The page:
The early historical experience demonstrates the evolution of the immigration system, driven by two aspects that continue to apply in the present-day context, especially with regard to illegal immigration. First, economic conditions and the state of labor demand (which some refer to as “business interests”) play a central role in immigration law and the extent to which it is implemented and enforced. Second, barring extraordinary events such as the Great Depression, tighter regulations with regard to a particular group’s migration or method of entry (e.g., Bracero permits or unskilled worker visas) often result in a compensatory reaction by another group’s migration or method of entry (e.g., unauthorized entries). Although the immigration system is more likely to “self-correct” under conditions of
5 Texas growers were deliberately left out of the Bracero agreement initially, at the request of Mexican authorities who cited Texas employers’ abuses of Mexican workers during the prior wave of Mexican immigration. In response, these growers recruited and hired undocumented labor and lobbied against restrictions on this practice. They would become part of the program in its later stages when the Mexican government softened its stance and as the United States continued bringing in Braceros without the direct cooperation of the Mexican government (Calavita, 1992).
relatively weak border enforcement (as the southwest U.S. border can be characterized before the mid-1990s), even increased enforcement has not fundamentally changed this dynamic, as we discuss below.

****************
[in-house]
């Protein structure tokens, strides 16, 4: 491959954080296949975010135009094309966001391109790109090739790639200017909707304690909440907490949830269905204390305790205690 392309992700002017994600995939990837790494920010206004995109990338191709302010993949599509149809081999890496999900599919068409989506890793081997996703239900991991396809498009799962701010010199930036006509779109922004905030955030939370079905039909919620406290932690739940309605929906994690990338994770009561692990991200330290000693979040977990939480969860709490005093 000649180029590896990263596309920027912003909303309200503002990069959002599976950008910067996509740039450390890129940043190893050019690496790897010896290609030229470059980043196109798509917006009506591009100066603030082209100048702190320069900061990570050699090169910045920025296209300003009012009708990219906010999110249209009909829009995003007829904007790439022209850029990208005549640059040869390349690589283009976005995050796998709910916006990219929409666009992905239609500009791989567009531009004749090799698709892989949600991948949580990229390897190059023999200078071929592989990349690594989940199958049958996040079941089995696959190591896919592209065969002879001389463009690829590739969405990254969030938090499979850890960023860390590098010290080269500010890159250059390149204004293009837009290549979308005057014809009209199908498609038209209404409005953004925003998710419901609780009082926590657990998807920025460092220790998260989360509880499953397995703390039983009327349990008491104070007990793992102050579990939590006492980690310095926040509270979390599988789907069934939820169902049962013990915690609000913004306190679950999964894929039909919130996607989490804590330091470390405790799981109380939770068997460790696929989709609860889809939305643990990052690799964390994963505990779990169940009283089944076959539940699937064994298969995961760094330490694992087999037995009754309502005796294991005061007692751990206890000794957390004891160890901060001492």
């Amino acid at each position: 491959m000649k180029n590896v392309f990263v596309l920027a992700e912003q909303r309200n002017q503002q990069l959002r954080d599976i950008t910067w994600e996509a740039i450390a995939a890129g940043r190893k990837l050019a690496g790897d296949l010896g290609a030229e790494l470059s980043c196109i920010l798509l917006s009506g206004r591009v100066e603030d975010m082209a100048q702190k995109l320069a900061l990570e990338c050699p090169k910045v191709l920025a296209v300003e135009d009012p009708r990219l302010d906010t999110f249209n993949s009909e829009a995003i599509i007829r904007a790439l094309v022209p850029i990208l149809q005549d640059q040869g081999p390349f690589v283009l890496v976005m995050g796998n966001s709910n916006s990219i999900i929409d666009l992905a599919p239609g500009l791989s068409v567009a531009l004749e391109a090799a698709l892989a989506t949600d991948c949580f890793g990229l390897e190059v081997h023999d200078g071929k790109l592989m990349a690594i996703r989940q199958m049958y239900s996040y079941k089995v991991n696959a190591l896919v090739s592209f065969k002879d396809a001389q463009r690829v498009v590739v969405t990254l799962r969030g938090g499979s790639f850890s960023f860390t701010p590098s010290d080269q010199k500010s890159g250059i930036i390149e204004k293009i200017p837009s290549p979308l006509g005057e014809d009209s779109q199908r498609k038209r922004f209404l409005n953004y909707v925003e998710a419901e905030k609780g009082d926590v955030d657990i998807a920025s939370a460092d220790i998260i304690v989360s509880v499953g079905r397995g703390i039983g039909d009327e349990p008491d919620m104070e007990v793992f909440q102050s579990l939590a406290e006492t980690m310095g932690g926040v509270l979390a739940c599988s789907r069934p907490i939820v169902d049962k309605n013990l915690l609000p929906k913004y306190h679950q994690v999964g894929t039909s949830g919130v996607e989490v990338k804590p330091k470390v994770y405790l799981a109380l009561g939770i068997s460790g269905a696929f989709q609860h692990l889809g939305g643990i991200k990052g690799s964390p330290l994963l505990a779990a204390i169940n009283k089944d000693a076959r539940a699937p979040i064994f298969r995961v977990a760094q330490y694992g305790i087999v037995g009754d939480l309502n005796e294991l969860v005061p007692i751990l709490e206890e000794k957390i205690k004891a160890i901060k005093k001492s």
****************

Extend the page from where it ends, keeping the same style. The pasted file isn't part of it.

IRCA and Its Consequences
The unauthorized population was estimated at around 2.1 million in 1980 (Warren and Passel, 1987).6 In response to the growth in undocumented immigration, Congress passed IRCA in 1986. This law represented a landmark change in U.S. policy on unauthorized immigration in several ways. First, it sought to stem future unauthorized immigration by making it illegal to knowingly hire undocumented workers, requiring employers to verify workers’ eligibility for employment, increasing funding for border enforcement, and establishing the H-2A and H-2B programs for temporary agricultural and non-agricultural workers (Orrenius and Zavodny, 2012).
IRCA also included provisions to legalize most of the unauthorized population already in the country. A Legally Authorized Workers program granted legal permanent residence to immigrants who could document continuous presence in the country since January 1, 1982.7 A Special Agricultural Workers program granted legal status to circular and seasonal migrant workers as long as they had worked at least 90 days during the past year. Together, these programs regularized 2.7 million undocumented immigrants, three-fourths of whom were from Mexico (Durand et al., 1999:523; Orrenius and Zavodny, 2003:439; Phillips and Massey, 1999:233).